35. Disney should be sent to detention for passing off such aural plasticity [laugh track], unfairly fouling the repute of the live-audience sitcom. But the rest of Girl Meets World does its job of bringing tween-based family viewing into the 2010s.
  36. A surprisingly revisionist take on one of the most controversial trials of the decade.
  37. Good start to the third season, and from what I sampled, it builds from there.
    • 41 Metascore
    • 83 Critic Score
    The dynamics of the show seem different enough that "Housewives" fans will want to give Miami a try. But we'll have to see if the plot lines will sustain interest.
  38. Maybe this episode really is about repression, erotica and split personalities. Or maybe it's just a good excuse for the show to shake the dust out, ditch the inferno of summertime New York and wander amid the glories of Paris while exploring the discreet bourgeois charms of Blair and Serena. Either way, it's a lot of fun.
  39. Multiple-personality thriller starts a bit slowly Wednesday night, but early signs still indicate a summer keeper for TNT.
  40. The acting is first-rate, and so is the writing, but the violence is appalling, and not just appalling, but creatively appalling.
  41. For Mel Brooks lovers everywhere (you know who you are), but it's on the light side.
  42. Leverage's pilot is particularly entertaining. The cast is fine, direction is expert, writing above average, and Hutton's Ford is almost convincing. But the payoff feels laden with cheese of another sort.
  43. The result is often funny, ridiculous, bathetic and silly. Plus, watchable. Against all odds, this might actually be a good closing season.
  44. The judging process seems arbitrary - a couple of artists are penalized for being too abstract; someone who is even more abstract (let's just say this one likes cats) goes to the next round. Otherwise, a winner.
  45. While the story is briskly and engagingly told, with some key players debriefed, there's not a lot new here. It's a very good beginner's history.
  46. Brush aside the hyperactivity and hard sell, and you're left with a winner.
  47. ThunderCats fanboys and girls will approve, although the story does feel a lot darker and more violent.
  48. Terrifically hard to love, but some superb performances indicate that at least it's worth the effort to try.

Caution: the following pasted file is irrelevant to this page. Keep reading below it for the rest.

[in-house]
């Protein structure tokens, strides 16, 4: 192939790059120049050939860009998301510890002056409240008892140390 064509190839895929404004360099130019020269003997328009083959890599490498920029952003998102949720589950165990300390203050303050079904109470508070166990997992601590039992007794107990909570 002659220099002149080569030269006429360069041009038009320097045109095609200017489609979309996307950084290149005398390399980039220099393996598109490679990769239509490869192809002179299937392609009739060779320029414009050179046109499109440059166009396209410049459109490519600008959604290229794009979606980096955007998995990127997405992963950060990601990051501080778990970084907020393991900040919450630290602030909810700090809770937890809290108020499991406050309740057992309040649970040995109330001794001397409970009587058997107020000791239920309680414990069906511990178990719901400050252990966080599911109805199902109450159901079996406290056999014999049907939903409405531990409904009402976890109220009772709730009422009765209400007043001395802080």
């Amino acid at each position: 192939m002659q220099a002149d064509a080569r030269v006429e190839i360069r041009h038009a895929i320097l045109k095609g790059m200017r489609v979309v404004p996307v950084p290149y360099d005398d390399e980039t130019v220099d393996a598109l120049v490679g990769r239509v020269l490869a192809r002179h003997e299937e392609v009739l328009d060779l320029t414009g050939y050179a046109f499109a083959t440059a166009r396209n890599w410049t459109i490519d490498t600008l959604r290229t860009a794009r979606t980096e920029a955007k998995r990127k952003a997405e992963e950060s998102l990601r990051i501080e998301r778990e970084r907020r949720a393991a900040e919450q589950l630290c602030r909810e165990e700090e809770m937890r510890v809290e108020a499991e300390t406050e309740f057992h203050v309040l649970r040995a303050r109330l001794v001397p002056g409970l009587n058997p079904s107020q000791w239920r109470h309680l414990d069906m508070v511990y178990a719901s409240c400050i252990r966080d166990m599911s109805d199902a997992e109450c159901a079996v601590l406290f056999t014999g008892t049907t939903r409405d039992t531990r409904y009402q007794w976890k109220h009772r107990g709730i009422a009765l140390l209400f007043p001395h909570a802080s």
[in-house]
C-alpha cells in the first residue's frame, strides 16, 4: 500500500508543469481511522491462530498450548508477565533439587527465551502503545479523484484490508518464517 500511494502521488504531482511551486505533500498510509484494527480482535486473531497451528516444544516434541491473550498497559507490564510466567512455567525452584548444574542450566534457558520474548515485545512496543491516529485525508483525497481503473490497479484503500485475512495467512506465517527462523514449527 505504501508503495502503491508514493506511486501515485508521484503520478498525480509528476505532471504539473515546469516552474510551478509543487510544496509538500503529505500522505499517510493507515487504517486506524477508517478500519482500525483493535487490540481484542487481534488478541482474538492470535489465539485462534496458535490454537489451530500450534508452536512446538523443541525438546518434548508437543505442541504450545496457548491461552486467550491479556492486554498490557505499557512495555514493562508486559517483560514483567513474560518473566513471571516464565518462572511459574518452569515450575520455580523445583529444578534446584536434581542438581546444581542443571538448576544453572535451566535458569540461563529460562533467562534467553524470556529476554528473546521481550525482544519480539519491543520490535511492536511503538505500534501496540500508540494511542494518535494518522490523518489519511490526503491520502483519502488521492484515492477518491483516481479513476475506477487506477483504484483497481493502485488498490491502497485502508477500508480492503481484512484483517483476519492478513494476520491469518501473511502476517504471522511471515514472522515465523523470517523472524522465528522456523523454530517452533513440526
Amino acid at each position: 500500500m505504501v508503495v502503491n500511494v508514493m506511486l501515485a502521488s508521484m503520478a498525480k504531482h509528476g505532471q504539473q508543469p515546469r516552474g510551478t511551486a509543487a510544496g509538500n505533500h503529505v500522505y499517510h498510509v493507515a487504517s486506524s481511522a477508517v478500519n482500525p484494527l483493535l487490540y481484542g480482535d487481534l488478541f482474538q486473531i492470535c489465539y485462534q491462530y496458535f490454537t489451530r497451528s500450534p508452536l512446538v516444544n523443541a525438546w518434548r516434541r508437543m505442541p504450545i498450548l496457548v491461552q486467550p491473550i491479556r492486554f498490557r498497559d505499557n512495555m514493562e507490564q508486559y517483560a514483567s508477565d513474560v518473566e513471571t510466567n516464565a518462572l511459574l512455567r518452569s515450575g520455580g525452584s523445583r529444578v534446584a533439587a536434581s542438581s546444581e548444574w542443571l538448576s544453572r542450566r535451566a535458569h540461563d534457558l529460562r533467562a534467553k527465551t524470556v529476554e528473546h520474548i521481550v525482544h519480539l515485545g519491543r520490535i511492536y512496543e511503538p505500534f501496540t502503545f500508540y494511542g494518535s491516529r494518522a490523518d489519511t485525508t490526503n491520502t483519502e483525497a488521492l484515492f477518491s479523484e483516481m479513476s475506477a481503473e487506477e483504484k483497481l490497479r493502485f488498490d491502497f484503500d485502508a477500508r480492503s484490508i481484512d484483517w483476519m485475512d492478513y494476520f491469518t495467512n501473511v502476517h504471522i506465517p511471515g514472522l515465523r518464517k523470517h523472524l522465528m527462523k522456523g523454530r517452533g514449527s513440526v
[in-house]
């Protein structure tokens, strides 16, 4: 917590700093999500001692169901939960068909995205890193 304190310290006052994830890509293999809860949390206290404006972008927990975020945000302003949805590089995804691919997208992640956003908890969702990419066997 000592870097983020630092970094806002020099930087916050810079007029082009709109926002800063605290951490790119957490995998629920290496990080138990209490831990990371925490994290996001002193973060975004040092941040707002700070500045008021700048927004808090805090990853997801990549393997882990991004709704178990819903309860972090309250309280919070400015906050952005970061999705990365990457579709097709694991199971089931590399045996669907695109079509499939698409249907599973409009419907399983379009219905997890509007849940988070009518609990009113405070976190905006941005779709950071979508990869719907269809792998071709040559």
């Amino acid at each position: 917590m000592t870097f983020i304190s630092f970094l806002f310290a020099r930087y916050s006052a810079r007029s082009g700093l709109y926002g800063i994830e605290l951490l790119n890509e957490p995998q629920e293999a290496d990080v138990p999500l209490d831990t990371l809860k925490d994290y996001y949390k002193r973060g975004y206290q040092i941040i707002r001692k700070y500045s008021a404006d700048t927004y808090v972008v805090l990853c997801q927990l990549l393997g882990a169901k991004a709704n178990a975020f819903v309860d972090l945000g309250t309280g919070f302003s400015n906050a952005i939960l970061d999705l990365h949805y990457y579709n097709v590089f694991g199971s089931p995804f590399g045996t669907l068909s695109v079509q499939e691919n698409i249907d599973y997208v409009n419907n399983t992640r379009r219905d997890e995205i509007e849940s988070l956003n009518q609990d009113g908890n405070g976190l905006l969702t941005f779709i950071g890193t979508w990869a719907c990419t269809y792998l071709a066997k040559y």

49. All charisma and command, [Idris Elb] blasts through the screen in every shot while his performance is a constant reminder that the craft, at its best, is a gossamer of countless little details that add up to something magical.
  50. One little gripe---Pioneers needed to give a tip of the space helmet to some '50s pioneers, such as "Captain Video" and "Flash Gordon." Otherwise, it's all pleasure.
  51. Yes, Outlander can occasionally be a bit much for those not already enamored of its romance-novel leanings. (I plead guilty.) But for those open to textured historical sweep and/or time travel what-ifs (guilty on both counts), it's easy to lose yourself in this gritty production's pungent sense of place, character and dilemma.
  52. Fans will be pleased, though they shouldn't be too surprised by the major plot development Sunday--it's obvious by half.
  53. It's silly, ridiculous, fun, outrageous and absurd. Plus, there's Brad.
  54. Easily one of fall's better new comedies, but don't expect to be blown away yet. The pilot offers just a taste of what's to come, which is plenty good enough.
  55. Modern Family is good. Better than good. Really good. O'Neil--dry and wonderful as ever--and Vergara (considerably less dry) are a winning combination.
  56. You have plain old smashmouth elemental TV story devices--good guys, bad guys, evil corporations, a family unit, and a headlong rush toward the Truth, whatever that may be. Plus this special bonus: Intimations of Jack Bauer.
  57. Silly, gross, soapy, mysterious, intriguing, exotic, erotic True Blood is fun. Even more fun this season.
  58. The cast is good, even excellent. But Perry's the one who sells Go On.
  59. McKinley and its denizens feel just a little too cliched, the emerging romantic entanglements a little too forced, the female characters--notably Terri and Sue Sylvester--just a little too mean-spirited. Still, it's a great cast.
  60. White Collar is not original. But White Collar is enjoyable.
  61. The real pleasure of this series is watching them peel away the layers to this particular onion, often on long car drives across a vast, wet, undifferentiated Louisiana landscape.... The real problem with True Detective are those flash-forwards to the present day: Younger Cohle, at least, is interesting. The older version is gaseous and his maunderings often stop the show cold.
  62. Trade press has labeled this "'Easy Rider' Meets 'The Sopranos,'" which seems apt. Show comes from Kurt Sutter, longtime co-executive producer of "The Shield" (and married to Sagal) so that should give you a sense of tone and texture - violent, taut, well written.